Again, one of the key missives was to make a game that felt true to D&D, but also had its own unique gameplay. We kept the grids that section out the game board so that players can calculate the distance between character pieces and plan out how to navigate the various terrain types across the map, but balanced movement out by keeping character movement to orthogonal directions only. Attack range could still be counted diagonally, so you don’t end up with weird cross shapes or misshapen “Area of Effect” blasts. This is a system I’d used previously that was chiefly inspired by tactical video games like Final Fantasy Tactics and Tactics Ogre.

Originally, there was going to be just one dial that tracked Hit Points, Armor Class, and Speed — pretty similar to what you’d see in HeroClix, for example. But then they told us we could have more dials, maybe as many as three or four more in addition to the main dial. Sounds like a pretty cool way to track ability cooldowns to me!

If you’re not familiar with it, D&D: Fourth Edition introduced the concept of ability cooldowns, something that seems clearly influenced by video games. Maybe that wasn’t the ideal decision for D&D, but that kind of approach made a whole lot of sense for a tactical skirmish game.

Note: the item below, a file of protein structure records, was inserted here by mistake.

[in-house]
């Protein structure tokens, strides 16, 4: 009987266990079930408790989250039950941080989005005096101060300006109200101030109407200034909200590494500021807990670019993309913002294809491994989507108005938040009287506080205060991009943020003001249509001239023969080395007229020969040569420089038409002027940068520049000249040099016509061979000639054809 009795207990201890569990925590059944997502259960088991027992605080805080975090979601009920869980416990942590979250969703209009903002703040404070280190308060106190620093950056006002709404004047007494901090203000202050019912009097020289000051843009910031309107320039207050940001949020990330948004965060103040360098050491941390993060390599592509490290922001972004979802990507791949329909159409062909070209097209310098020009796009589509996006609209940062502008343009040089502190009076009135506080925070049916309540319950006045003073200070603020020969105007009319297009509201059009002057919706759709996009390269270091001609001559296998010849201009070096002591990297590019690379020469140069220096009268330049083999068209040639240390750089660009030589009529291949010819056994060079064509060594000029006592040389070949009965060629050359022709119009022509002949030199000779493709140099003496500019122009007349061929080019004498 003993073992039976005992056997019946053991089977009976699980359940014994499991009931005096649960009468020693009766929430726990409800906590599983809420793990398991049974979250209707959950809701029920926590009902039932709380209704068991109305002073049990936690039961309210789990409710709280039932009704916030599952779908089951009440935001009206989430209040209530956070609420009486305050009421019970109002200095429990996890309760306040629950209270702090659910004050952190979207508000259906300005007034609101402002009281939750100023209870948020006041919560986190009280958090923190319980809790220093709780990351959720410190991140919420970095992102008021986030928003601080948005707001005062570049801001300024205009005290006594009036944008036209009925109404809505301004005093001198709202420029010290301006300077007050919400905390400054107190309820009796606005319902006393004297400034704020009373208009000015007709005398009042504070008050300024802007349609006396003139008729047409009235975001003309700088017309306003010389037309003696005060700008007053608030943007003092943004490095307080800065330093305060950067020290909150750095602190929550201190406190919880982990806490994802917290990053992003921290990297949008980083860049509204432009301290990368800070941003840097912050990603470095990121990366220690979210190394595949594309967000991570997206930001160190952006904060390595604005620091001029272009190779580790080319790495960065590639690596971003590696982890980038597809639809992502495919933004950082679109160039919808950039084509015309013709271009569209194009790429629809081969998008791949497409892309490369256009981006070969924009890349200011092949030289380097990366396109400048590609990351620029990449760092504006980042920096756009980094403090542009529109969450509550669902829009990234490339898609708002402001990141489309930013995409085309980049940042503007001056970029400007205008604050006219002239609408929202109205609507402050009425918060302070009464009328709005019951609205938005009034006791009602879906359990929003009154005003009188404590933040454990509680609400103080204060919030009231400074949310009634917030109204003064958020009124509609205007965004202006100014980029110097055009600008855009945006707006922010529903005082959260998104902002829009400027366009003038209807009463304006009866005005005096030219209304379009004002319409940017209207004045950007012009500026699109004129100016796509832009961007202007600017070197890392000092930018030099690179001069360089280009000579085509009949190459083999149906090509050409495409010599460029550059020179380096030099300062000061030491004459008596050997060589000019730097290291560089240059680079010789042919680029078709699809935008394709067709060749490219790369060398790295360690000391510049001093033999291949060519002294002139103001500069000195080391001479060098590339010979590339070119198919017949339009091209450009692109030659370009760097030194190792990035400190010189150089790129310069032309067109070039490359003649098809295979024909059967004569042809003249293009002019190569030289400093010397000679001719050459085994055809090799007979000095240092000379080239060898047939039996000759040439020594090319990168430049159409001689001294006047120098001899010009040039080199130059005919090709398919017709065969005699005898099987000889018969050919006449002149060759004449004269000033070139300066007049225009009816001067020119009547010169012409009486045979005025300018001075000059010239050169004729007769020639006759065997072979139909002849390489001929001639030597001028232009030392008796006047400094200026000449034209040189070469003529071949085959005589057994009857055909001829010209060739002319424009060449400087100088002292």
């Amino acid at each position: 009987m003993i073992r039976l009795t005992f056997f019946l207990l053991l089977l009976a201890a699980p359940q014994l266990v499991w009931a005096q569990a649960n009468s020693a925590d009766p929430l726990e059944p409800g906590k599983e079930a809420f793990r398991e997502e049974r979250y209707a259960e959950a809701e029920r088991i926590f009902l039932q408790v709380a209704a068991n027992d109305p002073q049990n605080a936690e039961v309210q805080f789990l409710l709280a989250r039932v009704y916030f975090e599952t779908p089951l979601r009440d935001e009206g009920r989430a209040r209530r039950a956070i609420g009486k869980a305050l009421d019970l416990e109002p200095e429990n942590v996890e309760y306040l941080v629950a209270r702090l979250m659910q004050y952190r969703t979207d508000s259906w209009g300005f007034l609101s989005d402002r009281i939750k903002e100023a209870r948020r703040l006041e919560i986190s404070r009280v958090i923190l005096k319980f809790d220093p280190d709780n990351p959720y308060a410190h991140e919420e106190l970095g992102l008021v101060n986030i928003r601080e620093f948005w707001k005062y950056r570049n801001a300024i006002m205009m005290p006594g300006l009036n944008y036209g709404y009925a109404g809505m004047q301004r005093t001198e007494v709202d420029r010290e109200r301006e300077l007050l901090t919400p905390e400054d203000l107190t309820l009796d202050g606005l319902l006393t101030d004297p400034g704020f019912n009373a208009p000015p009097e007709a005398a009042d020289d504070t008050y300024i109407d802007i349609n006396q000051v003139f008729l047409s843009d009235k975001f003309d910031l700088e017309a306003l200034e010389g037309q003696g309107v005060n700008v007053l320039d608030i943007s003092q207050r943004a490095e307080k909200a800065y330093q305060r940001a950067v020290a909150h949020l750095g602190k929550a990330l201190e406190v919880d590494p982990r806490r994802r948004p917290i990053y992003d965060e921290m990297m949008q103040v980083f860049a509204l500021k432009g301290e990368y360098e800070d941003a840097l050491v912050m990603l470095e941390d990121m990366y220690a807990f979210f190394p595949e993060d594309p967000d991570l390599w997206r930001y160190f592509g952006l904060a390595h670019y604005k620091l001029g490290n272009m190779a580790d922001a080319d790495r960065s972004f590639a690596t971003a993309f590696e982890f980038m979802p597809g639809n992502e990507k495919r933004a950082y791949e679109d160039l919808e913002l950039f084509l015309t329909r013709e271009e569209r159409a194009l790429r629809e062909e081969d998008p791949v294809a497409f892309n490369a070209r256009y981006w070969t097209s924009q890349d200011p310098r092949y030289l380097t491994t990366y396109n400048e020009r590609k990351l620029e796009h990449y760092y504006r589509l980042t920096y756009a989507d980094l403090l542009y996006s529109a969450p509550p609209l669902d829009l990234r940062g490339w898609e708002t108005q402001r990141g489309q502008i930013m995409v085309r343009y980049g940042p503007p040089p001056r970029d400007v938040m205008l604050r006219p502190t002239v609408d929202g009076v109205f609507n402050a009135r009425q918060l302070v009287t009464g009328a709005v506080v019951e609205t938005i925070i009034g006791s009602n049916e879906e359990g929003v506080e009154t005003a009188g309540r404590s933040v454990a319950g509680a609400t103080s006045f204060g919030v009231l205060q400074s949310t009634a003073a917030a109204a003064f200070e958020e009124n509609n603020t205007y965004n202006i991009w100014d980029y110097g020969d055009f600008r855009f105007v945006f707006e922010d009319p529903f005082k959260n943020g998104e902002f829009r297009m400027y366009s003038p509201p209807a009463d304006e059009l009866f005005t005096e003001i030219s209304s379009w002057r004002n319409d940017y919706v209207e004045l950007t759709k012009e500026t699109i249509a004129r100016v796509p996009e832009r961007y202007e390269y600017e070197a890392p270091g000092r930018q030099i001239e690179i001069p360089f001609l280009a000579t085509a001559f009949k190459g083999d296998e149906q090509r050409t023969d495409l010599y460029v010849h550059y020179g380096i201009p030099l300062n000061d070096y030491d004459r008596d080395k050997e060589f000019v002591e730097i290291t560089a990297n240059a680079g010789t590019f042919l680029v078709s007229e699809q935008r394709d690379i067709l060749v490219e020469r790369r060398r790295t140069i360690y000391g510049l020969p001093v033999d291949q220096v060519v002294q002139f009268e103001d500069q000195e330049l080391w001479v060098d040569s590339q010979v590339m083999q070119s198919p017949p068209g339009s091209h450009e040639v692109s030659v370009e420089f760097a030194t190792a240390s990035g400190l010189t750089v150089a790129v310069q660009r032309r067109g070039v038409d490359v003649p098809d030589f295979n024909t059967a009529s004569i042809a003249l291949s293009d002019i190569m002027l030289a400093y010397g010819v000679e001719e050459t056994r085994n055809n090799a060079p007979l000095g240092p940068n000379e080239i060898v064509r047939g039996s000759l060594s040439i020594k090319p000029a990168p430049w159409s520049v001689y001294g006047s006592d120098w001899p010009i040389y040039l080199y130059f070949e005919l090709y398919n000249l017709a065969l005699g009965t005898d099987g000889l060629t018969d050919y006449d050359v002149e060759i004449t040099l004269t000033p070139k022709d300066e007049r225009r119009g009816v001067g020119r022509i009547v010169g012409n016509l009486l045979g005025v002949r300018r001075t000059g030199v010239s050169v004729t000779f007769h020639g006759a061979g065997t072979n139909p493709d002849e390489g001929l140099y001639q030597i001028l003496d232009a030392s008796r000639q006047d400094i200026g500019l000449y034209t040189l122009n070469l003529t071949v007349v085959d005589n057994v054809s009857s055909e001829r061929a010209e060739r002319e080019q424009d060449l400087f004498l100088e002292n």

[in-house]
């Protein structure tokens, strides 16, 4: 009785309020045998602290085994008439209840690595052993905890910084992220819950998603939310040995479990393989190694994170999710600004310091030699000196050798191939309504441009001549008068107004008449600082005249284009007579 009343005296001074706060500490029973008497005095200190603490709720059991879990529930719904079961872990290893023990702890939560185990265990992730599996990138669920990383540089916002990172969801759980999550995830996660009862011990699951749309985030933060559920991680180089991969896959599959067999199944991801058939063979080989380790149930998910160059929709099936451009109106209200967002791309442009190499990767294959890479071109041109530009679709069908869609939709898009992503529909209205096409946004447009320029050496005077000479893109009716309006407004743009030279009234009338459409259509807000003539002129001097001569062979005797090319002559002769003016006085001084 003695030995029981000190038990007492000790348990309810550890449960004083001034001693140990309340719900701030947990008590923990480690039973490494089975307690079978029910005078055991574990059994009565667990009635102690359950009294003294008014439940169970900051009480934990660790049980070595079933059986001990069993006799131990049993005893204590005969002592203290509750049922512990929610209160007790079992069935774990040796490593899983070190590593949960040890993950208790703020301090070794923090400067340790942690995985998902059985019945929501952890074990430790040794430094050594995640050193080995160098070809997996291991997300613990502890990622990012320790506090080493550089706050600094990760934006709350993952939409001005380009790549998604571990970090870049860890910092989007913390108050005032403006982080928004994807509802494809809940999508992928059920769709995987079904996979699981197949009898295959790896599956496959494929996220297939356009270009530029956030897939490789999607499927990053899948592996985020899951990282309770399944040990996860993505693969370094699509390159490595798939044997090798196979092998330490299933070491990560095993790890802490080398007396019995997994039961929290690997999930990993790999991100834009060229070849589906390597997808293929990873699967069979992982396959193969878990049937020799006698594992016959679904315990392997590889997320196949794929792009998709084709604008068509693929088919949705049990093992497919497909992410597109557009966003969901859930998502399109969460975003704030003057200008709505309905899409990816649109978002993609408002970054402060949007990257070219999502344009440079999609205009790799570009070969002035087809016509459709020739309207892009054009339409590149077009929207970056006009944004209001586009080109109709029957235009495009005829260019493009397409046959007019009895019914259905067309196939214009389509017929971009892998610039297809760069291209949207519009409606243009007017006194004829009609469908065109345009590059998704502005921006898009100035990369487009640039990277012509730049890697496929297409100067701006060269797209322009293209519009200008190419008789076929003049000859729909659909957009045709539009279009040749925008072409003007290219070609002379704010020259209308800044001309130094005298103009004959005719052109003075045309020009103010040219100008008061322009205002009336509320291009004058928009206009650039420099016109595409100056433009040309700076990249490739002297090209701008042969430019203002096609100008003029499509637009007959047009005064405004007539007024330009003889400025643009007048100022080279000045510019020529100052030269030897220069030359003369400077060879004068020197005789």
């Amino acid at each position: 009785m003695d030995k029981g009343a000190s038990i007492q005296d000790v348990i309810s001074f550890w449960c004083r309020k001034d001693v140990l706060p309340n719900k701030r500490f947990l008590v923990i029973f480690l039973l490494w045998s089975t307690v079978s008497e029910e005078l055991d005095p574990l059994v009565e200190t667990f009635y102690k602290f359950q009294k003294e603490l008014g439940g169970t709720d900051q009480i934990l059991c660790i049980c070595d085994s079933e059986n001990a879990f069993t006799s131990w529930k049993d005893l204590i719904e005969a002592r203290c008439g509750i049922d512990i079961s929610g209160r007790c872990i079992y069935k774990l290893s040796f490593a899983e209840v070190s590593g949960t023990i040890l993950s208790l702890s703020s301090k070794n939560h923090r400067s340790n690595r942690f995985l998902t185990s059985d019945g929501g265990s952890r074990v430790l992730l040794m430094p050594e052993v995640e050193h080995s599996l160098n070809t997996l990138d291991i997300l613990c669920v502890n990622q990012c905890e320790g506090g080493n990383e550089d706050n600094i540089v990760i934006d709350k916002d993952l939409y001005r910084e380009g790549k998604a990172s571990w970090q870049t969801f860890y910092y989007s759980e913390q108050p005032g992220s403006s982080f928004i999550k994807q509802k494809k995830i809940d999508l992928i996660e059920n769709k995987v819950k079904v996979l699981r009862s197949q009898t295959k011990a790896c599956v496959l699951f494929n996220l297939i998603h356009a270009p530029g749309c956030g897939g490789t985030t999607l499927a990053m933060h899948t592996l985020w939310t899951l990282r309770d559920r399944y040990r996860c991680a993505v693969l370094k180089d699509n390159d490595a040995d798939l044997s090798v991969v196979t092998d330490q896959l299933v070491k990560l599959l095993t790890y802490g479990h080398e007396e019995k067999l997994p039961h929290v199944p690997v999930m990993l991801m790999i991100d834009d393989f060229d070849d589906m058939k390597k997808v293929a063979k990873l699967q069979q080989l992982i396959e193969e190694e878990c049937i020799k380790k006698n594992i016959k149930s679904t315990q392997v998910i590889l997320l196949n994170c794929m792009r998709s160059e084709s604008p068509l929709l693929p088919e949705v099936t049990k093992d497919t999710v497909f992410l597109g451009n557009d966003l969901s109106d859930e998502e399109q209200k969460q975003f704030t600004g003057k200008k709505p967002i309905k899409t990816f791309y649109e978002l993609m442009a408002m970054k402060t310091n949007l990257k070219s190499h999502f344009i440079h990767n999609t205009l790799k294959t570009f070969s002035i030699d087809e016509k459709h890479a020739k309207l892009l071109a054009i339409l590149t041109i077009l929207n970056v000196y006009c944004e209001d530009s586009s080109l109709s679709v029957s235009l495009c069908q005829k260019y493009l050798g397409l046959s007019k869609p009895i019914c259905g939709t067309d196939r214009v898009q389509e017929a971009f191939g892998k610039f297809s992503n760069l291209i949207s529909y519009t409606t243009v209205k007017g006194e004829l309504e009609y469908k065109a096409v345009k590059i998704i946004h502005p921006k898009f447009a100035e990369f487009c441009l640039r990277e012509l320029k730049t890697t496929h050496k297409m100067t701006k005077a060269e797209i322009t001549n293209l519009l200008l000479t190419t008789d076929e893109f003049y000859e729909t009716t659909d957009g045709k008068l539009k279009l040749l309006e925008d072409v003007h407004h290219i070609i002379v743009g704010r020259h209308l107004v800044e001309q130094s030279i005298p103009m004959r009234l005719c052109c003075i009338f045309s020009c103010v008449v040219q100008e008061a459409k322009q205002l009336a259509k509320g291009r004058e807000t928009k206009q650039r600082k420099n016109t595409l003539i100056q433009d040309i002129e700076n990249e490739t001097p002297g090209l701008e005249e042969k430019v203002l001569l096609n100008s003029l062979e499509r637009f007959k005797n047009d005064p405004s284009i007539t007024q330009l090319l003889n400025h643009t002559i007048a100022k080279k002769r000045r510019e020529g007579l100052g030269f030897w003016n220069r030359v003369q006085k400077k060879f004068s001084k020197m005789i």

An early design tentpole that Travis set up was that it should be exceedingly easy to set up your team in Onslaught. There are many awesome points-based army systems out there, and we didn’t want to be in that space. “No points!” was something Travis always highlighted while we were discussing party creation. The role-playing game offered some insight into that, too, with the concept of party roles, as did a number of PvP video games like Overwatch and League of Legends. Again, for a proper role-playing game, you don’t necessarily want to pigeonhole your players into a specific role, but it sounds pretty good for a tactical skirmish game, right?

In Onslaught, characters are divided into six distinct roles: Vanguard, Melee Damage, Ranged Damage, Healer, Tactician, and Hybrid (which are all different combinations of two or more other roles). After seeing which mission they’ll be playing, players choose five characters from their faction, each with a different role. With this one clean rule, party creation is simple: just “grab and go”. This system also makes army building and game balancing easier even as more characters and factions are released. There will be, of course, a few interesting twists to the roles and factions as Onslaught continues to mature, but we can save those for the future…